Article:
The fear of being alone can emotionally cripple even the most strongly willed among us. A persons self doubt and self respect may begin plummeting as it begins affecting every area of their lives. This domino effect works also in a positive manner as it does a negative one. So remember that change in one area can drastically change others areas.
What Is The Fear Of Being Alone And Where Does It Come From?
At the deepest levels of the subconscious mind it’s a gateway to thinking that something catastrophic may occur along with a fear of separation. The process goes like this:
- The information is gathered and the body has an urge or feeling. This feeling is uncomfortable at first.
- The emotions automatically begin accompanying this initial feeling as our thinking brains weigh in on all that could go wrong.
- The feeling (reptile brain), the emotions (limbic system) and our thoughts (neo cortex) all begin working in harmony to prevent the worst from happening. In this case it’s being alone and so the words and actions of the person supports this movement.
The fear of being alone comes from external information (the beliefs of others, news, movies etc) and past personal experiences and traumas. The more emotionally intense an experience is the higher priority the subconscious mind gives it and the deeper it gets stored. So if you had even one traumatic event as a child the reminder around that event will show up through the initial feeling you get when faced with uncertainty.
Anxiety is exhausting
Especially when the mindset towards the fear of being alone is that of coping with it and applying willpower to getting through the event (my latest book on Amazon will help in this area greatly). It becomes tiring and the cycle never seems to release from fear to emotional neutrality. The end goal is to increase our disinterest towards this fear and increase the interest in what positives may show up instead.
Here’s how we can do it:
Solution #1) Change your inner relationship with it and all that shows up that’s connected to it.
To overcome any irrational fear we must build a new relationship with it. Fear must be turned into understanding. That understanding must lead to new perceptions over the experience. Remember, when you emotionally feel different towards something your perceptual filters also shift. So what was once a threat becomes an ally in the eyes of the subconscious mind body.
This is a physiological fear, tension, bodily stress etc. Which means that we must create a physiological shift in order to begin thinking differently about it. Slow your speed down upon realizing your fear of being alone in the moment. Speed dictates whether something is safe or not, the faster you talk, walk, drive etc the more threatening something is.
What you do with your body in the moment the fear of being alone arises is everything
Along with speed your facial expressions will shift, your breathing will become deepened, which opens up the flood gates to flexibility in thinking. This flexibility will allow you to see what you never could before. You’ll begin feeling like the light at the end of the tunnel is becoming brighter as you tap into the multitude of other thought options that may arise while being alone.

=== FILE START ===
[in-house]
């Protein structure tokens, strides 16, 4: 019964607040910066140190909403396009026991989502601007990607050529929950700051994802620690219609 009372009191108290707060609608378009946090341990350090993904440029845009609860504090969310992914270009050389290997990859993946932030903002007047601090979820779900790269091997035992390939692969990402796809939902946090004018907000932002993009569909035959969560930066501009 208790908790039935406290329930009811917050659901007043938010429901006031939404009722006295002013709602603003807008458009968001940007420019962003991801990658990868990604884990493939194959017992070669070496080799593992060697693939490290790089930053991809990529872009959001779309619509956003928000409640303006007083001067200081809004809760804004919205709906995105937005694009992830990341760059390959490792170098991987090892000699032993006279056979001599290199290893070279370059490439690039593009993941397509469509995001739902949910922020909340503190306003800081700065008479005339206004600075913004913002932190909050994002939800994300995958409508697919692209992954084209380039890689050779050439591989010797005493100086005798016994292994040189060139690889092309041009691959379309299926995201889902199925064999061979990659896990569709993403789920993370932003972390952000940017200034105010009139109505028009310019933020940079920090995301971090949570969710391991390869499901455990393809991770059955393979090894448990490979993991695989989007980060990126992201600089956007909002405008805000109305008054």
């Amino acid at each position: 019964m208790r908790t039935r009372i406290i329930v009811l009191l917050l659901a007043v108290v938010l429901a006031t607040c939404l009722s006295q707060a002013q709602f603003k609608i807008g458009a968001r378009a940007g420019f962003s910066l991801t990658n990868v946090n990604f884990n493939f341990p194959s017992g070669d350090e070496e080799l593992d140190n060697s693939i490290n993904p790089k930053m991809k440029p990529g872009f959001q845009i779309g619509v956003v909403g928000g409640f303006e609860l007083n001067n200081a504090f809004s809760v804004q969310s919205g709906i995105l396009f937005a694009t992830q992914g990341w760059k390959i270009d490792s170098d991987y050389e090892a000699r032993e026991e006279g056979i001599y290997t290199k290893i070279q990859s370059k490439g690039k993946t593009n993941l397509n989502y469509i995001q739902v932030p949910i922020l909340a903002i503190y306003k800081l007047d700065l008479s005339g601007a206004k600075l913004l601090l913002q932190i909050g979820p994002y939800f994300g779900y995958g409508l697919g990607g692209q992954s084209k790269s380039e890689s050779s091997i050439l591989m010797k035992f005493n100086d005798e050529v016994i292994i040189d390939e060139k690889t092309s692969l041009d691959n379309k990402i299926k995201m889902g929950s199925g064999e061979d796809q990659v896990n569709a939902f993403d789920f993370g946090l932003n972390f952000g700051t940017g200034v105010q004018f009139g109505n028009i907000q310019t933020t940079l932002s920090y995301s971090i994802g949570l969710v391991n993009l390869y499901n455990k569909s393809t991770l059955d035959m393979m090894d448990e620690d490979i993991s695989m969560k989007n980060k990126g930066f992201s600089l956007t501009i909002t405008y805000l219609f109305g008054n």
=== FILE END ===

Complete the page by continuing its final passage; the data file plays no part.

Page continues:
Solution #2) Accept it for what it is.
The fear of being alone is just that, nothing more. It’s a sensitivity to a future event, a discomfort, not a threat to your life. It’s an experience and one you’ve overcome many times over. The recognition of us making this fear greater than what it really is must be brought to our attention as we peel the onion of how we’ve compiled more and more threats around this idea that have never come true.
Acceptance of something is a bi-product of understanding something more deeply.
It’s the ability to no longer allow your bodily sensations to do your thinking for you, rather your thinking begins overtaking your bodily sensations and symptoms of the fear of being alone. A deeper look into it all will tap you back into the big picture, that is that this feeling is nothing more than a warning sign from the inner wounded child.
Watch the video below to understand your inner child better.
Solution #3) Let it go.
Remember the saying ‘if you love something let it go?’ Well the same response applies to the fear of being alone. Your subconscious mind body loves you unconditionally even though it doesn’t feel like that many times. Give the love back by thanking it for it’s signs of further future trauma and gradually let the fear go.
Survival based fears you were born with, irrational fears you learned along the way.
To let something go you must learn how to feel into it. When you feel the fear of being alone arising allow yourself to feel all that comes with it (body centered healing). Rather than fighting it feel into it 100%. Make friends with it, experience it, and in time you’re going to begin building a better relationship with this and other future irrational fears.
What is learned can certainly be unlearned. But we must work with the roots of these fears rather than stuff them aside and distract from them. This natural way of healing uses up less willpower and opens you up to greater wisdom. So lovingly let the fear of being alone go and take note of the lessons you learned along the way.
What you focus on will determine what your emotional state is and which thoughts you give priority to. If we want the domino effect of positivity to move from one aspect of life to the other we must prove that we can take control of what we have control over.
What we have control over is our focus, what we do with our bodies, and the specific thoughts we entertain more than others. If others can overcome the fear of being alone so can you because you already know what doesn’t work. Look back on your previous reactions and habits and the path will be laid out for you.
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